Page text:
Instead, you can create an instance of the GameObject class in a script.
You can directly associate a name using the constructor’s first parameter.

To add components during the gameObject creation:

  • You can add a second parameter containing an array with all the types of components you want to add.
  • Alternatively, you can add the types of components one by one, each in a separate parameter.
private void EmptyGameObject()
{
    // Empty gameObject with defaultName
    var gameObjectWithoutName = new GameObject();

    // Empty GameObject with custom name
    var gameObjectWithName = new GameObject("Name of GameObject");

    // Empty GameObject created with an array type of components
    var gameObjectWithComponent = new GameObject("Name of GameObject", new System.Type[] { typeof(BoxCollider2D), typeof(Rigidbody2D) });

    // Alternative, pass type component parameters one by one
    var alternativeGameObjectWithComponent = new GameObject("Name of GameObject", typeof(BoxCollider2D), typeof(Rigidbody2D));
}
    

It is also possible to add an empty GameObject via the editor: right-click on the scene hierarchy and click “Create Empty.”

Unity create empty

You can also use the shortcut “Ctrl+Shift+N.” To make the gameObject a child of the currently selected object, use “Alt+Shift+N.

Instantiate Cube & Other Primitives

To instantiate a cube or any other primitive, we use the static method GameObject.CreatePrimitive.

As the first argument, we pass the PrimitiveType we desire.
Unity offers six types:

  • Sphere
  • Capsule
  • Cylinder
  • Cube
  • Plane
  • Quad
private void CreatePrimitive()
{
    GameObject cube = GameObject.CreatePrimitive(PrimitiveType.Cube);
}
    

An important note from the documentation:

CreatePrimitive may fail at runtime if your project does not reference the following components: MeshFilter, MeshRenderer, and BoxCollider or SphereCollider at runtime.

The recommended way to avoid this crash is to declare private properties of these types. The stripping system will recognize their use, including them in the build, so it will not delete these components.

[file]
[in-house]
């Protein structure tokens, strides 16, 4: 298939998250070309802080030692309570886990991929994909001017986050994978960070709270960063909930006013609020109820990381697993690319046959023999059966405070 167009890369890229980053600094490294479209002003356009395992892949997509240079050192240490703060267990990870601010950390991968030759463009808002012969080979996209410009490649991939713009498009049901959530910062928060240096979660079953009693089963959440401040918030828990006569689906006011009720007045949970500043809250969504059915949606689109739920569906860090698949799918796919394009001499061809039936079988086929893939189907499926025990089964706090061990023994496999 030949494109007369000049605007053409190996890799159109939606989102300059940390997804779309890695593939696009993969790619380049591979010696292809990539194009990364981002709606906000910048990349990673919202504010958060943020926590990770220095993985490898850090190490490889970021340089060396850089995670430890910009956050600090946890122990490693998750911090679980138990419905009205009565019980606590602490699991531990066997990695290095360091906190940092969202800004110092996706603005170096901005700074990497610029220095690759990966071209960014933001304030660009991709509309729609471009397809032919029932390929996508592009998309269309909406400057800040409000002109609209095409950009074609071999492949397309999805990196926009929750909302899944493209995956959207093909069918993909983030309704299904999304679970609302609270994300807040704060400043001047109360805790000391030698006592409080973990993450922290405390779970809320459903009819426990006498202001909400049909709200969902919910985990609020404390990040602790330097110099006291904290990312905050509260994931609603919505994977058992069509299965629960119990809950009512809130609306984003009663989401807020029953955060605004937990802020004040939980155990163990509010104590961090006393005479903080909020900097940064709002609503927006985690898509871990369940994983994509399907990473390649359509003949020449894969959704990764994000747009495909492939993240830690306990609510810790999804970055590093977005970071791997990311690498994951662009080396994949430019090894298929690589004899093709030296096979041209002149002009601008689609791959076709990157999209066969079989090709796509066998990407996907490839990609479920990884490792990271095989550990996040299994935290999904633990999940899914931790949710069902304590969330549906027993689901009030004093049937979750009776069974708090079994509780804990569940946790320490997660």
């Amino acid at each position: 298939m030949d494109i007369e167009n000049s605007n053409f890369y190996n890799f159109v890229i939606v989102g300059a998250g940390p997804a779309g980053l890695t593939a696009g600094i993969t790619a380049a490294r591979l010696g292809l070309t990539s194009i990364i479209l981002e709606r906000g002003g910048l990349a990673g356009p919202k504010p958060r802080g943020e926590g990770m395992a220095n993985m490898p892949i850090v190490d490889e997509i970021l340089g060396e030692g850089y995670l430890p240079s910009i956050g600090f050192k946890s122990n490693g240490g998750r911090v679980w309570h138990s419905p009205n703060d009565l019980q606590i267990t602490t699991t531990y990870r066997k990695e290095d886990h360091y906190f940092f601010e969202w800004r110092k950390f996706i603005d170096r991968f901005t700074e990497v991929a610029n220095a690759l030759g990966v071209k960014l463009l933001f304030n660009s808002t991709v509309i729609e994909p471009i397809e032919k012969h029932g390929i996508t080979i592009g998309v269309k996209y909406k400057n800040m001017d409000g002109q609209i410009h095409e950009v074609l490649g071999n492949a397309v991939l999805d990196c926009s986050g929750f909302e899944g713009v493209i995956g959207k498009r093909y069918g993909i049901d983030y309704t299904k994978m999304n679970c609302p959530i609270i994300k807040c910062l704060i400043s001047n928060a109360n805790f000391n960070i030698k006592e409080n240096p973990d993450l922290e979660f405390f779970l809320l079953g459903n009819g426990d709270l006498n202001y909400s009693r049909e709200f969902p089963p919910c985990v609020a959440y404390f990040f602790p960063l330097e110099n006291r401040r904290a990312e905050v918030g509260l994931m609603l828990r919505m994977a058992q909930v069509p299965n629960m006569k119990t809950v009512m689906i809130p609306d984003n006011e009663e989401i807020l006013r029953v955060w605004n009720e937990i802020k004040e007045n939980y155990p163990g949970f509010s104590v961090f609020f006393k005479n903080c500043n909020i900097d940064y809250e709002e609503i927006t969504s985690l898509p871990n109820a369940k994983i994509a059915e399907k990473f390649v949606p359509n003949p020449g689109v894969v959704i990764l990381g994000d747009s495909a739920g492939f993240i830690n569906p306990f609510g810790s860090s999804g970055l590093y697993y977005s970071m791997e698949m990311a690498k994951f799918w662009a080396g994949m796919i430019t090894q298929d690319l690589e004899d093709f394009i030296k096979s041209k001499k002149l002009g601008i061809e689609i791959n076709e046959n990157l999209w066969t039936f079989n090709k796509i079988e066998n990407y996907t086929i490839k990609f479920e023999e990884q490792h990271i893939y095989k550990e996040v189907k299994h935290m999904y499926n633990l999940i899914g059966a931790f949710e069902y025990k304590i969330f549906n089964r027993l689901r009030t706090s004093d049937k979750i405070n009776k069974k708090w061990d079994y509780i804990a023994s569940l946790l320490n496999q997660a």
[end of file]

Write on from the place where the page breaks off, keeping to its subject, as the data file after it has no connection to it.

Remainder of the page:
You can also create a cube directly in the Unity editor: right-click on the scene hierarchy -> “3D Object” -> “Cube.

Unity create cube

Instantiate with Parameters

If you want to instantiate and apply parameters, as with AddComponent, it’s not possible to do it directly.

It’s preferable to create a separate function, for example, ‘SetParameters,’ to call after creating the component.

using UnityEngine;

public class TorsoEquip : MonoBehaviour
{
    public int Defense { get; private set; }
    public int Resilience { get; private set; }

    public void SetParameters(int defense, int resilience)
    {
        Defense = defense;
        Resilience = resilience;
    }
}

using UnityEngine;

public class InvokeBehaviour : MonoBehaviour
{
    public TorsoEquip prefabTorsoEquip;

    private void InvokeWithParameters()
    {
        var torsoEquip = Instantiate(prefabTorsoEquip);
        torsoEquip.SetParameters(20, 30);
    }
    

To make the code more reusable, it might be wiser to pass a configuration object instead of passing parameters one by one.
This configuration object can be a class, a structure, or even a ScriptableObject, depending on your needs:

using UnityEngine;

public class TorsoEquip : MonoBehaviour
{
    public class EquipmentStat
    {
        public int Defense { get; set; }
        public int Resilience { get; set; }
    }

    public EquipmentStat EquipmentConfiguration { get; private set; }

    public void AddConfiguration(EquipmentStat equipmentConfiguration)
    {
        EquipmentConfiguration = equipmentConfiguration;

        // Now you can access
        // EquipmentConfiguration.Defense
        // or EquipmentConfiguration.Resilience
    }
}
    

To go further

When instantiating numerous GameObjects repeatedly, I strongly recommend using a Pooling system.

This system allows you to reuse previously created GameObjects instead of creating new ones.
Instantiating and destroying GameObjects can be costly.

Additional Tip: In an editor context, if you find yourself instantiating GameObjects, don’t forget to call the EditorUtility.SetDirty method on your GameObject.

Otherwise, the scene won’t recognize that there are new changes, and no matter how many times you press Ctrl+S, nothing will be saved.

Conclusion

Throughout this exploration, we’ve delved into various aspects of the Instantiate method, from its basic usage in duplicating game objects to more advanced scenarios such as instantiating prefabs, scriptable objects, and handling multiple scenes.

We’ve also uncovered techniques like instantiating as a child, setting positions and rotations, and creating empty game objects.

Thanks for reading. Happy coding !

Original image by Freepik